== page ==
University names new part-time director of veteran affairs

By Kaitlyn McCormick

Rider welcomed a new part-time director of the Dr. Eugene Marsh Center for Veteran and Military Affairs this semester following the voluntary separation of a full-time predecessor last spring.

The new director, Matthew Samson, started his tenure with Rider this fall after earning his master’s in organizational leadership from the university last spring and retiring from 21 years of active-duty service in the United States Air Force. Samson said his mission is to work on Rider’s retention rate, specifically for military-connected students.

“Not everybody finishes school,” Samson said. “So my goal is to really help everybody, every single military-connected student reach graduation.”

According to Kristine Brown, Rider’s associate vice president for university marketing and communications, the retention data for “undergraduate, new, first-time freshman veteran students” between fall 2021 and fall 2022 is 77.7%.

Samson has been working closely with the students of the Rider University Veteran’s Association (RUVA) as he adjusts to his new position.

RUVA President, senior criminal justice major Darren Rush, spoke about his excitement to welcome Samson to Rider.

“He’s already working hard on giving more programs out for military-connected students, really allowing them to feel connected to the community,” Rush said.

RUVA’s Vice President, junior psychology major Jasmine Pristas, said, “Once you get to know him, he’s really nice and really friendly. I’m really happy to have him on board.”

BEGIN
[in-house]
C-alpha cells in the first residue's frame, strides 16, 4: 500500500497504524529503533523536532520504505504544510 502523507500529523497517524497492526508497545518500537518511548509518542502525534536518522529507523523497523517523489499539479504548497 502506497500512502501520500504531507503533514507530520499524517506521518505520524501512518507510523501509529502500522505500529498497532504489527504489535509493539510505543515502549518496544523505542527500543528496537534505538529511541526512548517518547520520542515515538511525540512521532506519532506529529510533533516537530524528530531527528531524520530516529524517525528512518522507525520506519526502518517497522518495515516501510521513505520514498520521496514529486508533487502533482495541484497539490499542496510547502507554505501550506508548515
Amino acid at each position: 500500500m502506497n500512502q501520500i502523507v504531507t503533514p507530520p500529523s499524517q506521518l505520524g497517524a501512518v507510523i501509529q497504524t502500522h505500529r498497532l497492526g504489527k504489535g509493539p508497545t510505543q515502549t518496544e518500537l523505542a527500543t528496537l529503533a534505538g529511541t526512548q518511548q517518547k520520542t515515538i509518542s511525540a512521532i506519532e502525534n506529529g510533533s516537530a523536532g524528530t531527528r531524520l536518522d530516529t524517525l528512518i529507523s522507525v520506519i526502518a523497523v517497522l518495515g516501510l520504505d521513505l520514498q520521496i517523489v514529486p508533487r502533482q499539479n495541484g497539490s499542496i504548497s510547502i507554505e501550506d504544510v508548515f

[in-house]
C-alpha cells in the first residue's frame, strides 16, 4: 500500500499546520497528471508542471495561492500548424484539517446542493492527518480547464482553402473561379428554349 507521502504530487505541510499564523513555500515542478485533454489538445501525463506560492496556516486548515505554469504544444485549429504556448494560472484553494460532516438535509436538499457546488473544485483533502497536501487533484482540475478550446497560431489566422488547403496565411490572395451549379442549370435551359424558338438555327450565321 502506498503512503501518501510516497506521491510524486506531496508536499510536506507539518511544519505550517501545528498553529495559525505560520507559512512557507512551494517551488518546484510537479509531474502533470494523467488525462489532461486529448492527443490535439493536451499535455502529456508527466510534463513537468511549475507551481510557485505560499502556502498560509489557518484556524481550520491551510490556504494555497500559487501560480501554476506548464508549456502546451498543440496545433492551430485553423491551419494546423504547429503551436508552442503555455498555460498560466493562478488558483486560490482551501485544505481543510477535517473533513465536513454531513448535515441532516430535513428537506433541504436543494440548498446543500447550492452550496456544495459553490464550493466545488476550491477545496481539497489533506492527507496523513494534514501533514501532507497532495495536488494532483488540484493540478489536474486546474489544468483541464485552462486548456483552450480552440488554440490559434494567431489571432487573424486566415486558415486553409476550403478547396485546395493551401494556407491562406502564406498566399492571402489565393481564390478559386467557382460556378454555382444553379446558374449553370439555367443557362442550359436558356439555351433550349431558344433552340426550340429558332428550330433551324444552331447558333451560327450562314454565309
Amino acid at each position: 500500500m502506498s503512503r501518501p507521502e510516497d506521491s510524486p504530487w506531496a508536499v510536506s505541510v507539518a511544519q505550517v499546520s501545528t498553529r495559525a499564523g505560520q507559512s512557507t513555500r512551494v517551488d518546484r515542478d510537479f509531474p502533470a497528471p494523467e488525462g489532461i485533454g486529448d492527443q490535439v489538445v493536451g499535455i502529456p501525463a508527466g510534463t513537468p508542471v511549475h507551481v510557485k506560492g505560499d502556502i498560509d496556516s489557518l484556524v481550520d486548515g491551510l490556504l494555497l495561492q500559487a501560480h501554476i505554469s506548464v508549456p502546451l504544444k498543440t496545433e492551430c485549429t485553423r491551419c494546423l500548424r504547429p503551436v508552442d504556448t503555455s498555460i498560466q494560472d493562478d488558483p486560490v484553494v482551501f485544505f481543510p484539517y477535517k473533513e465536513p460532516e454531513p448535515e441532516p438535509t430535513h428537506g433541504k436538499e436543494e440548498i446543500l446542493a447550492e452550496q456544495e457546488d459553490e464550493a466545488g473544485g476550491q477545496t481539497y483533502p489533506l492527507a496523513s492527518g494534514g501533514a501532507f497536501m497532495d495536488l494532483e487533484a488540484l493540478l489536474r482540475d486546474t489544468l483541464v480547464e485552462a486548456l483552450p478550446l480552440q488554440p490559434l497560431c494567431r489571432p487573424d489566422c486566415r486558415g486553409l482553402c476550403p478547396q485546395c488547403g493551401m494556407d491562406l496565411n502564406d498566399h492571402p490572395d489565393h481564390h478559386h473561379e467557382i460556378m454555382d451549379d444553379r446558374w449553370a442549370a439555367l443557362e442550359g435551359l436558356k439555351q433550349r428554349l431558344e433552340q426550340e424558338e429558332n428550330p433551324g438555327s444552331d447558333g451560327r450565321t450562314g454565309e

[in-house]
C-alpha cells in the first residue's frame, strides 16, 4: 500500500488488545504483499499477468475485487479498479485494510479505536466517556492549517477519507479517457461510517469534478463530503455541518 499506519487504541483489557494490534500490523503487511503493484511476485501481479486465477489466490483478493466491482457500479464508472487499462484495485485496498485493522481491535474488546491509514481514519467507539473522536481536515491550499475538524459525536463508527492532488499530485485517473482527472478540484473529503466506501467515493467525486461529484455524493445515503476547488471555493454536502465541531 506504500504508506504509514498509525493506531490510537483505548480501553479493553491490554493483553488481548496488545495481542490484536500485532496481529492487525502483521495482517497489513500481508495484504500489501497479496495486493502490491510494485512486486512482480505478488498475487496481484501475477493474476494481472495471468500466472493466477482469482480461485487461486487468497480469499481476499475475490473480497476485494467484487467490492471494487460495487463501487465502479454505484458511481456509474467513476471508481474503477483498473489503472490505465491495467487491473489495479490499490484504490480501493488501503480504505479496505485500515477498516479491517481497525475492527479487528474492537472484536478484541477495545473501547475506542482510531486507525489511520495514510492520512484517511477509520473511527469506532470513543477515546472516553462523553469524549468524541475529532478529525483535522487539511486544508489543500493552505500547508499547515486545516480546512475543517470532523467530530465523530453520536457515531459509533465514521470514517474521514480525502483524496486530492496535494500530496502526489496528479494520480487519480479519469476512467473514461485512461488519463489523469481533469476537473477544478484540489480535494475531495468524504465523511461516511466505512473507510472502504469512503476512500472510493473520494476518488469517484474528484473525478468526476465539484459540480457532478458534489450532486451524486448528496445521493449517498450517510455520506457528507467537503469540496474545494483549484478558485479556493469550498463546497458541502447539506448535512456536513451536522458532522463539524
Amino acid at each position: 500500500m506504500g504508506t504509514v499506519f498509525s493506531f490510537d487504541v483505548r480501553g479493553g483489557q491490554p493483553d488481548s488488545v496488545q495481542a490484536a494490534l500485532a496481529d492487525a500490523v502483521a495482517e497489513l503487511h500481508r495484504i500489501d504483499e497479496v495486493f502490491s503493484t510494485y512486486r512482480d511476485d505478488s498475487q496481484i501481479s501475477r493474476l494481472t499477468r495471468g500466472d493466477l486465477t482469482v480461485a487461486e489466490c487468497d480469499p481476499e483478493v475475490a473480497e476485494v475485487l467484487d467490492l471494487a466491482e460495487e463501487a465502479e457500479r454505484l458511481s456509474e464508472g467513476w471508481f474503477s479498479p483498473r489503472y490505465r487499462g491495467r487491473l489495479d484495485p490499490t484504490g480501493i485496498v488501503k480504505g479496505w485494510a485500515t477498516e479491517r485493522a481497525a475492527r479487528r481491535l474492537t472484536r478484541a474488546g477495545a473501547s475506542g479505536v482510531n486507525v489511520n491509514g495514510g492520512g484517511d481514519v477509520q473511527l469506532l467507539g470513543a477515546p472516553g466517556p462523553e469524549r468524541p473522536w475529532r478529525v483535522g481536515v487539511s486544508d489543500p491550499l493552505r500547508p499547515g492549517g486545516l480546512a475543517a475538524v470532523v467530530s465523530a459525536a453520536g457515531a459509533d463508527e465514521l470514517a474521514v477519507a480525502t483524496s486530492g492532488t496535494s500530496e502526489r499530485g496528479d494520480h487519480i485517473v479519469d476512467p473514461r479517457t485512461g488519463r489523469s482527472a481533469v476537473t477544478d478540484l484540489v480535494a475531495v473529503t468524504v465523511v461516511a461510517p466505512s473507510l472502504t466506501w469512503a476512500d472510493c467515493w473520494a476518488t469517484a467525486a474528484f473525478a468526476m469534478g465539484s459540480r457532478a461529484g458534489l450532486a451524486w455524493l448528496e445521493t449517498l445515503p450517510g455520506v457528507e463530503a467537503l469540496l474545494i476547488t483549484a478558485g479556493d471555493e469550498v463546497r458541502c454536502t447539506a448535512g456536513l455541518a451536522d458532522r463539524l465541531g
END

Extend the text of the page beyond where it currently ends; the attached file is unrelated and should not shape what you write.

Both Rush and Pristas, who have military connections through their fathers, stressed how impactful Rider’s Veteran and Military Affairs Office has been throughout their careers at Rider.

“If it wasn’t for that office and all the amazing people that are involved in that office, I don’t think I would be who I am today,” Rush said.

This experience is exactly what Samson wants to cultivate for future students.

“It’s really important, I think, to have veterans and military-connected students have a place where they can come and be comfortable with each other and just be able to get to know others that are in the same background as them,” Samson said.

He also emphasized how much he wants to use his new role to teach students. “That’s a big part of what I want to do here,” Samson said. “Mentoring and empowering and not just being the leader here, but teaching them how to lead.”

Samson’s position follows the departure of Thomas Reddington, the previous full-time coordinator of the office, who was approved for Rider’s voluntary separation program last spring. Reddington served 24 years with the U.S. Marines before attending Rider and working his way up from a student volunteer to the head of the Veteran and Military Affairs Office.

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